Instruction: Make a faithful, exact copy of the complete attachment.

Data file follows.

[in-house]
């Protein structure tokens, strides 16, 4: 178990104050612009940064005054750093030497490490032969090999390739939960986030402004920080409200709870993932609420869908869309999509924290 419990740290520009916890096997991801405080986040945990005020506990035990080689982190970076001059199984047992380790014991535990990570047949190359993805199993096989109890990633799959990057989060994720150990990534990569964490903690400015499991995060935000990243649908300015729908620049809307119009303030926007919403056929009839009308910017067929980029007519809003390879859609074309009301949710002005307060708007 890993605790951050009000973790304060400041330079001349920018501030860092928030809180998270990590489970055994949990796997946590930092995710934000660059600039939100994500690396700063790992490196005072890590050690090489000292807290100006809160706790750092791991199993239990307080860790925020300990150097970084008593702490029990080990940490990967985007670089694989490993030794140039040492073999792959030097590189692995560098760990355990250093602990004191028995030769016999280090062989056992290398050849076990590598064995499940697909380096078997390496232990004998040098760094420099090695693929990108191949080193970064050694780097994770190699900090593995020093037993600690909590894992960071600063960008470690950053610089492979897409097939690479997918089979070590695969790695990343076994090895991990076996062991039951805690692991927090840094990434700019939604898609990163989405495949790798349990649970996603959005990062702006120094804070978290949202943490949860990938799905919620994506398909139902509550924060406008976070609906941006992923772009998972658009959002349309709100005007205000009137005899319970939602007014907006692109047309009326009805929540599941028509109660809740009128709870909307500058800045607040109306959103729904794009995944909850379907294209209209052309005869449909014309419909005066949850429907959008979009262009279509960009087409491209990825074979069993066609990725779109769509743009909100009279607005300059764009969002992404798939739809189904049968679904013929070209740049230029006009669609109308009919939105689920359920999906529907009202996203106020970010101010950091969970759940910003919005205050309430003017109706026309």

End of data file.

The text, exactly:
[in-house]
């Protein structure tokens, strides 16, 4: 178990104050612009940064005054750093030497490490032969090999390739939960986030402004920080409200709870993932609420869908869309999509924290 419990740290520009916890096997991801405080986040945990005020506990035990080689982190970076001059199984047992380790014991535990990570047949190359993805199993096989109890990633799959990057989060994720150990990534990569964490903690400015499991995060935000990243649908300015729908620049809307119009303030926007919403056929009839009308910017067929980029007519809003390879859609074309009301949710002005307060708007 890993605790951050009000973790304060400041330079001349920018501030860092928030809180998270990590489970055994949990796997946590930092995710934000660059600039939100994500690396700063790992490196005072890590050690090489000292807290100006809160706790750092791991199993239990307080860790925020300990150097970084008593702490029990080990940490990967985007670089694989490993030794140039040492073999792959030097590189692995560098760990355990250093602990004191028995030769016999280090062989056992290398050849076990590598064995499940697909380096078997390496232990004998040098760094420099090695693929990108191949080193970064050694780097994770190699900090593995020093037993600690909590894992960071600063960008470690950053610089492979897409097939690479997918089979070590695969790695990343076994090895991990076996062991039951805690692991927090840094990434700019939604898609990163989405495949790798349990649970996603959005990062702006120094804070978290949202943490949860990938799905919620994506398909139902509550924060406008976070609906941006992923772009998972658009959002349309709100005007205000009137005899319970939602007014907006692109047309009326009805929540599941028509109660809740009128709870909307500058800045607040109306959103729904794009995944909850379907294209209209052309005869449909014309419909005066949850429907959008979009262009279509960009087409491209990825074979069993066609990725779109769509743009909100009279607005300059764009969002992404798939739809189904049968679904013929070209740049230029006009669609109308009919939105689920359920999906529907009202996203106020970010101010950091969970759940910003919005205050309430003017109706026309």